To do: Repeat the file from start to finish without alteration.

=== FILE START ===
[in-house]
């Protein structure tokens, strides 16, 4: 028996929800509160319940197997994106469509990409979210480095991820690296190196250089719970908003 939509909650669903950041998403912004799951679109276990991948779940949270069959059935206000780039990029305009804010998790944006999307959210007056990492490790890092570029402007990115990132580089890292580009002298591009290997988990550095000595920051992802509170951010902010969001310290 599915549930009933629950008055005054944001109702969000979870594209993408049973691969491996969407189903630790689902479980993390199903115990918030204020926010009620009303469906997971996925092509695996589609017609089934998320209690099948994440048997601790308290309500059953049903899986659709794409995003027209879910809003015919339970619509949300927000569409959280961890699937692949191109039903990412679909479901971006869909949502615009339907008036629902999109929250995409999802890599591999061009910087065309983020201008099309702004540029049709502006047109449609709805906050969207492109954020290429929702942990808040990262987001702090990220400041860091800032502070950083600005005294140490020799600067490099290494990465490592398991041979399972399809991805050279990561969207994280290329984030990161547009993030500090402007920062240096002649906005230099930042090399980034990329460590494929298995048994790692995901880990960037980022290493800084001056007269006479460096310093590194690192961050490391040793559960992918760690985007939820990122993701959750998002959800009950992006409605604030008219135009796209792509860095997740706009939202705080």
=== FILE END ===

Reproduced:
[in-house]
């Protein structure tokens, strides 16, 4: 028996929800509160319940197997994106469509990409979210480095991820690296190196250089719970908003 939509909650669903950041998403912004799951679109276990991948779940949270069959059935206000780039990029305009804010998790944006999307959210007056990492490790890092570029402007990115990132580089890292580009002298591009290997988990550095000595920051992802509170951010902010969001310290 599915549930009933629950008055005054944001109702969000979870594209993408049973691969491996969407189903630790689902479980993390199903115990918030204020926010009620009303469906997971996925092509695996589609017609089934998320209690099948994440048997601790308290309500059953049903899986659709794409995003027209879910809003015919339970619509949300927000569409959280961890699937692949191109039903990412679909479901971006869909949502615009339907008036629902999109929250995409999802890599591999061009910087065309983020201008099309702004540029049709502006047109449609709805906050969207492109954020290429929702942990808040990262987001702090990220400041860091800032502070950083600005005294140490020799600067490099290494990465490592398991041979399972399809991805050279990561969207994280290329984030990161547009993030500090402007920062240096002649906005230099930042090399980034990329460590494929298995048994790692995901880990960037980022290493800084001056007269006479460096310093590194690192961050490391040793559960992918760690985007939820990122993701959750998002959800009950992006409605604030008219135009796209792509860095997740706009939202705080």